2. says:

    If you are looking through and evangelical commentary on the historical books of 1 and 2 Chronicles, A Commentary on 1 2 Chronicles, by Eugene H Merrill published by Kregel Academic is what you are searching for This commentary is a recent volume in the Kregel Exegetical, a series which is synonymous with superior exegesis and gripping application, this volume continues the long legacy This volume is one of the most articulate and practical modern commentaries on two very neglected books While Merrill is no stranger to Biblical commentaries this is his first foray into this first rate commentary series.1 2 Chronicles has three main sections the typical general introduction, and followed by a short bibliography, a commentary on the text of 1 and 2 Chronicles With regard to the general introduction it is the typical study into the introductory matters 1 and 2 Chronicles This is a serious scholarly work which dives into contextual as well as the as the different mythological approaches to study these books, it is useful to scholars are well as pastors In reference to the commentary sections on the text, Merrill, takes great care in carefully showing the original context of passage while applying it directly to the modern day reader Merrill is a top rate Hebrew scholar and he demonstrates his skill in this commentary The only issue with the commentary section is that Merrill does not interact with some of the modern scholarship on the historical books While this may be a deal killer to some, the content is not in any way out of date, and very applicable to the pastor scholar.With regard of recommending 1 and 2 Chronicles to others I would whole heartily recommend this commentary to students of scripture, with one caveat By this I mean I recommend this work to Pastors, Bible Teachers, Bible College Students, and to a limited extent educated Laymen looking to teach a Sunday school class, there is enough scholarly weight to this work to understand a particular issue in the text while giving aid to pastors in preaching the text There are many commentaries about 1 2 Chronicles available at this moment but 1 and 2 Chronicles of the Kregel Exegetical Library is a giant step above the rest.This book was provided to me free of charge from Kregel Academic in exchange for an unbiased, honest review.1 and 2 Chronicles Kregel Exegetical Library 2015 by Eugene H MerrillPublisher Kregel AcademicPage Count 640 PagesISBN 978 0825425592

  3. says:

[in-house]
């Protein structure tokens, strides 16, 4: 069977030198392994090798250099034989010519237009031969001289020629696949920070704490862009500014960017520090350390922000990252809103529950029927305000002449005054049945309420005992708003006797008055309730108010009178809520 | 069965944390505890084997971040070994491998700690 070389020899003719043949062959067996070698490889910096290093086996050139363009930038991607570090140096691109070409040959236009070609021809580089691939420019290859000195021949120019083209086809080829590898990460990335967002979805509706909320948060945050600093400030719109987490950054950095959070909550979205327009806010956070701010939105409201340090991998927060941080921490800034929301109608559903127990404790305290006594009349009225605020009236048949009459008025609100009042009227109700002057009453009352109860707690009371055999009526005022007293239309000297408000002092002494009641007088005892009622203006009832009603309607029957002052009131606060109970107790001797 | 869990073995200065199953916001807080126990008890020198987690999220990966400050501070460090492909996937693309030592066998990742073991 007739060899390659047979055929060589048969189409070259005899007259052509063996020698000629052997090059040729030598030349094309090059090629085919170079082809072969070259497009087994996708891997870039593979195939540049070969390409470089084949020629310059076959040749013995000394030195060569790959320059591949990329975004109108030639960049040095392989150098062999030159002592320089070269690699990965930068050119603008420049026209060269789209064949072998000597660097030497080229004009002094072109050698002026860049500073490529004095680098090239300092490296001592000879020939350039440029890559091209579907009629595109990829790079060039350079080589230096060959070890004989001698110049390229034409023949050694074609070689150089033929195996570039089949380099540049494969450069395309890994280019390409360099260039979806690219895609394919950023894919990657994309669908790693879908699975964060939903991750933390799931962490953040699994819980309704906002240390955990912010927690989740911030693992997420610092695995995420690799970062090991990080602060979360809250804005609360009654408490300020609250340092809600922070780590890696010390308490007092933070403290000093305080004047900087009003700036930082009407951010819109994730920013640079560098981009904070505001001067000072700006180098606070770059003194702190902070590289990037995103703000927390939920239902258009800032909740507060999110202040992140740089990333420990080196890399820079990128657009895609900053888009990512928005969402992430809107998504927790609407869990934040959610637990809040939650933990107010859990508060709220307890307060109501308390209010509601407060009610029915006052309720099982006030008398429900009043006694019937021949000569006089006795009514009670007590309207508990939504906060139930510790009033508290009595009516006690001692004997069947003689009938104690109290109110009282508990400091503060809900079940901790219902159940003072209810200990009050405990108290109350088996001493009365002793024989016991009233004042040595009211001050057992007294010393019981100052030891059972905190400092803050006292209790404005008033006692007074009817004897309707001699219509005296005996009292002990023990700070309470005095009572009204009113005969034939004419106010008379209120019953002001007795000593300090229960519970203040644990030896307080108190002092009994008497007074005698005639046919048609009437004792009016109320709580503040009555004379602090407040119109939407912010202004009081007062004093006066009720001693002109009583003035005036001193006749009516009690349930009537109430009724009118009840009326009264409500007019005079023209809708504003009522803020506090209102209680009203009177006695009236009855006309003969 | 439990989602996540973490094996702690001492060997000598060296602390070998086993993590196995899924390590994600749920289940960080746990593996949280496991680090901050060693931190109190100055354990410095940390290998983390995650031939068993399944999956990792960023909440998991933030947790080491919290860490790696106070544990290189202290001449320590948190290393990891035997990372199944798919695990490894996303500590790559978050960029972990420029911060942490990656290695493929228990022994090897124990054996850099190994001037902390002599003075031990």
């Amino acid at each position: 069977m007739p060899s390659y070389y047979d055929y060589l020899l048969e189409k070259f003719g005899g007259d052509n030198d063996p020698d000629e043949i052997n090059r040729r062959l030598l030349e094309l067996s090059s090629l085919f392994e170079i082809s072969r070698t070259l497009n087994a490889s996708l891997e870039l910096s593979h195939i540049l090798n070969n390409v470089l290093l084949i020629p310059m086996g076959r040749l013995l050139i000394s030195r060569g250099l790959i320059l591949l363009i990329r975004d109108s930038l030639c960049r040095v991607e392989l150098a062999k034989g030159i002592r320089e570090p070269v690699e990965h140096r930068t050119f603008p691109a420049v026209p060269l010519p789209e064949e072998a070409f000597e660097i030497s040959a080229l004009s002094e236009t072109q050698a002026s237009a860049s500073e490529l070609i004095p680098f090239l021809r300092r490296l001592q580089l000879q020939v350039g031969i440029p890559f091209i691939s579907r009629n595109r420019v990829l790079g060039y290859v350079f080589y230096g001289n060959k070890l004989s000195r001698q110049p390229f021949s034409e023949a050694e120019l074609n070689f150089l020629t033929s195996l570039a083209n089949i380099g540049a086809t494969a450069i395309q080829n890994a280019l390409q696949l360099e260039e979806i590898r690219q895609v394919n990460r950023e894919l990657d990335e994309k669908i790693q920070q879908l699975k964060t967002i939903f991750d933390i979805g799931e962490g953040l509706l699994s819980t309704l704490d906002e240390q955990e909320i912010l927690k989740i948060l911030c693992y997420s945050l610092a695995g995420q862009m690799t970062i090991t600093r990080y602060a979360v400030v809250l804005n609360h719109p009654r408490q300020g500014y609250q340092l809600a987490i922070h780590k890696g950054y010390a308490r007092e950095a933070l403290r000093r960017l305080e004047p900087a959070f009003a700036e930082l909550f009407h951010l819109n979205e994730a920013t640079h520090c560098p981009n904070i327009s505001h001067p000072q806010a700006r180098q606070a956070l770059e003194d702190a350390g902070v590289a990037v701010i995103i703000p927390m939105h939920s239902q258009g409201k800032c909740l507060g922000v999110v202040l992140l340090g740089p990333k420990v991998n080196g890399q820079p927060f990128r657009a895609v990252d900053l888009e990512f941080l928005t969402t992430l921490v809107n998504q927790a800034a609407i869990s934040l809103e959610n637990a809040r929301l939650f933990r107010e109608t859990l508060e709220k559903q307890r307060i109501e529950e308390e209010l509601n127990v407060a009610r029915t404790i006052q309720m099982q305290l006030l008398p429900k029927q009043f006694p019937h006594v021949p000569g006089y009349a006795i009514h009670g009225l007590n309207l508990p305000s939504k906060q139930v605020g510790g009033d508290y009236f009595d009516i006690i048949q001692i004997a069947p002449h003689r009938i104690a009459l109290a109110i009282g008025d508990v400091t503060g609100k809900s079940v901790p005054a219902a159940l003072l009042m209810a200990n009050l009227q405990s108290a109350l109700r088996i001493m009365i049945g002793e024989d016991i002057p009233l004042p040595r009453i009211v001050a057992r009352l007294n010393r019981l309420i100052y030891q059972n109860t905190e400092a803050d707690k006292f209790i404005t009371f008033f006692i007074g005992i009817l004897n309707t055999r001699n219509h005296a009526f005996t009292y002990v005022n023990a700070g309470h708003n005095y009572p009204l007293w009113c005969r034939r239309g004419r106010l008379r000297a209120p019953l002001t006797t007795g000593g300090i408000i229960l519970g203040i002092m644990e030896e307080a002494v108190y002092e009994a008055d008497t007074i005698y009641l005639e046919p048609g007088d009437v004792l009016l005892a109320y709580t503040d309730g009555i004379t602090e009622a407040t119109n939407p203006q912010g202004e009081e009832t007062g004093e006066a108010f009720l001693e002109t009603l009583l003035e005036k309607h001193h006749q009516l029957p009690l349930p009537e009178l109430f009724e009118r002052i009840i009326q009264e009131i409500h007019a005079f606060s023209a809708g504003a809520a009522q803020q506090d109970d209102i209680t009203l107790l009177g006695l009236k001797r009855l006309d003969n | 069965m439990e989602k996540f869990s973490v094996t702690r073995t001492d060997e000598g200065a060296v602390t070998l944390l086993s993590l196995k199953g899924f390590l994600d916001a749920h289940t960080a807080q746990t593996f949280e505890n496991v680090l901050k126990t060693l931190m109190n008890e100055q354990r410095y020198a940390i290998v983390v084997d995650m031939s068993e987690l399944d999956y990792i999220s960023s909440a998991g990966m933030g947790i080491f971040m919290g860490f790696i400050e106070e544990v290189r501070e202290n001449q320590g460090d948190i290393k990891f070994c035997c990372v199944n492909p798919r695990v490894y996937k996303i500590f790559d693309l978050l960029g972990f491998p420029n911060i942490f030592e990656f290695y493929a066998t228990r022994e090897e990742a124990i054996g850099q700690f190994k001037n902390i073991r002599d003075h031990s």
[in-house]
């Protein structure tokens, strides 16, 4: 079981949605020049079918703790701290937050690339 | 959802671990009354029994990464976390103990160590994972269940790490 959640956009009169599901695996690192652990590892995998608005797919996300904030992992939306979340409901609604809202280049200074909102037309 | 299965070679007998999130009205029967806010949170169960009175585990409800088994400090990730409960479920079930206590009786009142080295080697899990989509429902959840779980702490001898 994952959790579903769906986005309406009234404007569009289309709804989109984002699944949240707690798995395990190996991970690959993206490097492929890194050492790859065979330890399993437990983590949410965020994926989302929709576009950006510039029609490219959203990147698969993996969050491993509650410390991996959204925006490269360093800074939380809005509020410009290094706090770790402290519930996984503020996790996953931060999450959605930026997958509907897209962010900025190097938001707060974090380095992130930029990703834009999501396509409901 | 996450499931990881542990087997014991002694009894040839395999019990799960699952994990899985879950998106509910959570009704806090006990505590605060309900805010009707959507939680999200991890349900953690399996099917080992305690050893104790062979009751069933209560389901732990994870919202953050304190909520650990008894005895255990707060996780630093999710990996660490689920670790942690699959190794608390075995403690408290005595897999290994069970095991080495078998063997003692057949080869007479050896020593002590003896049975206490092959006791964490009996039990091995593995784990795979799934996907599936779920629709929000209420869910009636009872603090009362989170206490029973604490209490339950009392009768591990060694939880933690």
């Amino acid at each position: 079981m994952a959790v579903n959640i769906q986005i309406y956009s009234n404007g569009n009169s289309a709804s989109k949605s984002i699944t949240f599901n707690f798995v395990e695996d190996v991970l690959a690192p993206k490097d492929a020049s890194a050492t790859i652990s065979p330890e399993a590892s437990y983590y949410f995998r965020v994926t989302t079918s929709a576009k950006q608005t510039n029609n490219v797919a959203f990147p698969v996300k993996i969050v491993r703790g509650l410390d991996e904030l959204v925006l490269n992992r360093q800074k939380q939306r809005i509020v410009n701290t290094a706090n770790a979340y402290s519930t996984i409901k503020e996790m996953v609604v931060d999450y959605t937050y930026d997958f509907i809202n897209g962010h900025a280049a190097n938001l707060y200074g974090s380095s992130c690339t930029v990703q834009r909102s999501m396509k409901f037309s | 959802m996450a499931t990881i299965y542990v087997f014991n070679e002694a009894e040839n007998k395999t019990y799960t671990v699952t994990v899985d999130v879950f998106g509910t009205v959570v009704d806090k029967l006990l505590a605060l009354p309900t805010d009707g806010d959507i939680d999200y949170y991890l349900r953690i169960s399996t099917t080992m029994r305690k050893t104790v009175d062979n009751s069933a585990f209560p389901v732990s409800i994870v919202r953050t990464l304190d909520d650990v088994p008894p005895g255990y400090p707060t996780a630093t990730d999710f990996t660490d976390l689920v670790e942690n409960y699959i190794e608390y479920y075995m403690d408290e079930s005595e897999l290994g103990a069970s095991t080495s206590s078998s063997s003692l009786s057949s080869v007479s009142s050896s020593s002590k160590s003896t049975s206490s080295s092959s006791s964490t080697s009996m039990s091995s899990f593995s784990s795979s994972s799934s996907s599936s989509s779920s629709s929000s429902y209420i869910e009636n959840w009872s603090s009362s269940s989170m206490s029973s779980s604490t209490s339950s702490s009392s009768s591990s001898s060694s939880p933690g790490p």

As a pastor, I always appreciate books that combine exegesis, theology and erudition all together Technical commentaries are always useful, though most of them lack expositional issues Narrowing the theme even , exegetical commentaries on 1 2 Chronicles are not abundant, even less commentaries that combine exegesis and exposition in a balanced way.1 2 Chronicles by Eugene H Merrill, from Kregel Exegetical Library, is an excellent resource for pastors and Bible students as it provides the exegetical foundations, theological insights, and expositional tools that we need to combine during the preparation of our sermons or biblical study.In his book, Merrill covers every indispensable point for the serious student He combines erudition and conciseness, and the result is an exegetical commentary that will satisfy the needs of every pastor who wants to teach or preach on 1 2 Chronicles Introductory chapters serve the reader in many ways The author begins by providing a short, though effective, study regarding the name of the book and how the book got the name Then he moves to historical and cultural issues that surround 1 2 Chronicles Merrill advocates for a post exilic composition of the book, and sees Ezra as the best positioned figure for its composition and or compilation In addition to all the points mentioned before, the author also covers theological issues of the book of 1 2 Chronicles, which I found very interesting and thorough.The commentary section of the book, which occupies the main body of the volume, is worth of reading Translations from the Hebrew and Greek are Merrill s own, and the English version used for the commentary is the NIV Merrill provides text critical notations, and exegesis and exposition sections in which he develops his commentary of the text He writes in a prominent and professional way, but he also makes this commentary accessible to every reader The author includes Hebrew and Greek terms, but he does it in a very meticulous and strategic manner, so those who do not read Hebrew or Greek do not get lost and feel disconnected from the book.Something noteworthy on this book is the excurses, hymns and prayers, and theological discourses Merrill highlights on his commentary He includes twelve excurses on themes that are worthy of deeper study and explanation Merrill offers a bigger perspective on different issues such as the travels of the Ark of the Covenant or the Theology of the Genealogies These sections are an extra tool that every serious bible student and pastors will appreciate and will find very useful in order to get a better understanding about difficult passages on the books of 1 2 Chronicles.The bibliography Merrill provides at the end of the book is a very generous one He arranges books by topics commentaries, backgrounds history, criticism, and so on.Summarizing, this is a must have book for every pastor and Bible student This book is destined to become a point of reference among exegetical commentaries on the books of 1 2 Chronicles, and an invaluable resource for preachers, expositors, and instructors.I received this book free from the publisher I was not required to write a positive review The opinions I have expressed are my own I am disclosing this in accordance with the Federal Trade Commission s 16 CFR, Part 255.